Museum of Contemporary Art (Los Angeles, Calif.) Search this
1 Sound cassette
1986 February 13
Scope and Contents:
A panel discussion sponsored by the Archives of American Art at the Founders Luncheon and Museum Panel, held at the Beverly Hills Hotel, 1986 February 13. The participants were Richard Koshalek, director of the Museum of Contemporary Art; Earl A. Powell, Director of the Los Angeles County Museum of Art; Robert Middlekauff, Director of the Henry E. Huntington Library and Art Gallery. Paul Karlstrom is moderator.
Moderator Paul Karlstrom introduces the topic and panelists; identifies differences between the three institutions, the appeal of blockbuster shows, and with references to an article by Mortibello of the Metropolitan Museum of Art, questions whether a museum can successfully balance scholarship and interpretation; the high cost of research and programming; and the shift to temporary exhibitions.
Koshalek discusses how MOCA continues to look for a balance as a new organization and their decision to start with temporary exhibits to build an audience and collection. Middlekauff discusses the Huntington as a research institution and its policy to not loan books and papers and the impact then on hosting only temporary exhibits, and the parallel to problems universities face in funding programming. Powell discusses the benefits of blockbuster exhibits, the need to integrate scholarship, and the problems in corporate sponsorships.
Originally recorded on 1 sound cassette. Reformatted in 2010 as 2 digital wav files. Duration is 1 hrs., 3 min.
Funding for the digital preservation of this recording was provided by a grant from the Save America's Treasures Program of the National Park Service.
Series 6, Renderings/Drawings document floats as they appeared in a conceptual state. Each rendering varies in size from several inches to several feet wide and were realized on an assortment of paper sources that varied in both weight and durability (tissue, tracing paper, vellum, posterboard, etc). The artwork was created utilizing an assortment of mediums including acrylic paint, pastels, watercolors, markers, pens, etc.
In most cases, it is possible to connect a rendering with a float as it appeared in the parade. Often the float mirrors the rendering exactly as it was conceived however, in most instances, slight modifications were made. Every attempt was made to identify all renderings, but it was not always possible for a number of reasons: 1) there was not enough information on the renderings to connect it with either a year or a sponsor. 2) The concept was never produced, it remained a concept only. 3) The concept was markedly different from the realization making it unrecognizable when it appeared in the parade. 4) The renderings were destroyed by weather related damage, mold, etc and had to be destroyed before it arrived at the Archives Center. 5) The float may have been in the parade but there was no existing photographic record to help identify it.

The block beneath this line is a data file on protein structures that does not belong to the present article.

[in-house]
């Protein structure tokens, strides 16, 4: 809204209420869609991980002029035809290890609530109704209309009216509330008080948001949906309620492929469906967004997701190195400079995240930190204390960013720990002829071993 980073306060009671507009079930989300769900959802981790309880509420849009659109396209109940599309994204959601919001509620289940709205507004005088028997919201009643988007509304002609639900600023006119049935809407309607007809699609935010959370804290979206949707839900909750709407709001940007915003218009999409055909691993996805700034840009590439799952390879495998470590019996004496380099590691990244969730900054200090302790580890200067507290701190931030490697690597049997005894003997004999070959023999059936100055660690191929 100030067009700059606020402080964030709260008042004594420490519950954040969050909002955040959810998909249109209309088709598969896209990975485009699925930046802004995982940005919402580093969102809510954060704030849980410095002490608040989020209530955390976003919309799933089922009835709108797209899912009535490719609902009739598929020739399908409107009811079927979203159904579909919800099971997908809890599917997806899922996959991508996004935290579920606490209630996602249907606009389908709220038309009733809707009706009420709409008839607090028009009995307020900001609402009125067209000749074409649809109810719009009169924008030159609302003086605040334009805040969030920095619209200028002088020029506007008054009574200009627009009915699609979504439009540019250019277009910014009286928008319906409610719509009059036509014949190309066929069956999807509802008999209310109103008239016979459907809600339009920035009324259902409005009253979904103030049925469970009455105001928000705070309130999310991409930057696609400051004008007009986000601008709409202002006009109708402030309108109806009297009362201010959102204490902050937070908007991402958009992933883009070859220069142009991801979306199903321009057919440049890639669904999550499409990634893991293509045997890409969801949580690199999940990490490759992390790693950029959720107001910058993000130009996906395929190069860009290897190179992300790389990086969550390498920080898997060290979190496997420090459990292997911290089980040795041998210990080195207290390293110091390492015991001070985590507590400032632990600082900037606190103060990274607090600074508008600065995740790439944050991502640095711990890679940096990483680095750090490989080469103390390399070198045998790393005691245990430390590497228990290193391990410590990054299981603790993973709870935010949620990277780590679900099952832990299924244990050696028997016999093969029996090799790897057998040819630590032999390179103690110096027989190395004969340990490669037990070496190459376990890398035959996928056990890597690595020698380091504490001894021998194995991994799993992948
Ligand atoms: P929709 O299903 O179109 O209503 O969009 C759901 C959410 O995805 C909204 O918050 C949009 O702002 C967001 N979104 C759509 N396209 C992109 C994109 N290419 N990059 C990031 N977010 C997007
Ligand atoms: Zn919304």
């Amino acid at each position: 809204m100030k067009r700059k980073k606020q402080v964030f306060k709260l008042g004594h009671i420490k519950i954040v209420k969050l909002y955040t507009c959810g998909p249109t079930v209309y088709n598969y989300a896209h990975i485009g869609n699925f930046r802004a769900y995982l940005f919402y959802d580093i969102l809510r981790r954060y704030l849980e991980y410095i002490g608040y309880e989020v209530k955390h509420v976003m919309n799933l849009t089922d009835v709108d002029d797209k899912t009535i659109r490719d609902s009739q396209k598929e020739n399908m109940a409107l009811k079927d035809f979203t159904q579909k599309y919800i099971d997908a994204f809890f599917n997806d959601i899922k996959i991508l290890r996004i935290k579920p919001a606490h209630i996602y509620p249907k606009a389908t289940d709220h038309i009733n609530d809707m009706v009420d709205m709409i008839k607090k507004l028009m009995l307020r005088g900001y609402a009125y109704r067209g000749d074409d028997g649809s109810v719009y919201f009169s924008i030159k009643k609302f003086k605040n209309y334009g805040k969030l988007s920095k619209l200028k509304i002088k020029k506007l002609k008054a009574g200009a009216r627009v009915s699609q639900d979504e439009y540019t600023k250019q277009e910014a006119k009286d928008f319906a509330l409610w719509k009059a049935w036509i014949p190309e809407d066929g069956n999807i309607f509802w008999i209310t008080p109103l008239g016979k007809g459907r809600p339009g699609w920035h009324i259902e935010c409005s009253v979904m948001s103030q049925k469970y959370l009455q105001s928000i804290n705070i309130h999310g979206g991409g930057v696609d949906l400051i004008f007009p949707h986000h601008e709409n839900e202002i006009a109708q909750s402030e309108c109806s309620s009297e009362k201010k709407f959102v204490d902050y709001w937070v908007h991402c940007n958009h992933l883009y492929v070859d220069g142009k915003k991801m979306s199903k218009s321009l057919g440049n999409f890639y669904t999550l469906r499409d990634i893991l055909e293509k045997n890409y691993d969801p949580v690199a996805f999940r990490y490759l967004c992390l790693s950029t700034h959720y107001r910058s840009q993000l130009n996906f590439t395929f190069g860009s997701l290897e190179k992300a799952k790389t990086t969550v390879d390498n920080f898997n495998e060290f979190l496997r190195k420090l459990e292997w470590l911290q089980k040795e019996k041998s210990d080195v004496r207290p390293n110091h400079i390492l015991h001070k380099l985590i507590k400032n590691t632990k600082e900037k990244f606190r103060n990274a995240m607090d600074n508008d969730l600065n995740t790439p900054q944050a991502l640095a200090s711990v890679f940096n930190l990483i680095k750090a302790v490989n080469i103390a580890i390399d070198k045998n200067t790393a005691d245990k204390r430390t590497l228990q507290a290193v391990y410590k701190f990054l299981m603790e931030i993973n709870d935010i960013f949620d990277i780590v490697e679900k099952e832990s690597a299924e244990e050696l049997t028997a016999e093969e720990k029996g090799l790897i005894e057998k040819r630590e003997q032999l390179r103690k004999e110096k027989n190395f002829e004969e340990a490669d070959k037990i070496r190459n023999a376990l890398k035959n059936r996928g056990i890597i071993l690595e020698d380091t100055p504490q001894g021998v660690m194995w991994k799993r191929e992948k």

Both national and regional corporate sponsorship can be seen throughout the renderings. Longstanding national corporations like Coca-Cola, McDonalds, Kodak, Coppertone, Anheuser-Busch, Sears, etc. were an annual part of the festivities as were regional businesses like The Miami Herald, Southern Bell and Winn Dixie. Many of the renderings have been developed without a sponsor in mind; some, however, have been cultivated specifically for corporate sponsorship. In most cases, sponsors supported the proposed float and patronage can be verified throughout corresponding photographs. In some instances, however, the proposed float was never realized, may have changed patrons, been rejected by the supporter in favor of another float or the sponsor may have withdrawn from that year's festivities altogether. It should be noted that the renderings document float concepts for several companies that no longer exist, including Margaret Ann Grocery, Jordan Marsh, Eastern Airlines, etc.
Throughout the history of the parade, several artists contributed to production of the renderings, the most prominent being Stanley Burger. Burger, a former engineer from New York, started out by designing nuclear submarines for the U.S. Government. Later, he moved to Florida where he began designing sets for the Jackie Gleason Theater of Performing Arts in Miami Beach and eventually settled into being the official float designer for the Orange Bowl committee in the early 1970s.
Every effort was made to identify other artists involved with the production of the renderings either before or after Burger but a lack of information on these artists made it difficult.
Collection is open for research.
Collection items available for reproduction, but the Archives Center makes no guarantees concerning copyright restrictions. Other intellectual property rights may apply. Archives Center cost-recovery and use fees may apply when requesting reproductions.
Orange Bowl Collection, Archives Center, National Museum of American History
This accession consists of the records of Dwight Blocker Bowers, Curator, documenting his exhibition planning, development and production activities in the Division
of Culture and the Arts, including records that date from when he was public programs specialist, 1995-1997, and historian of theater and film, 1997-2012, in the Division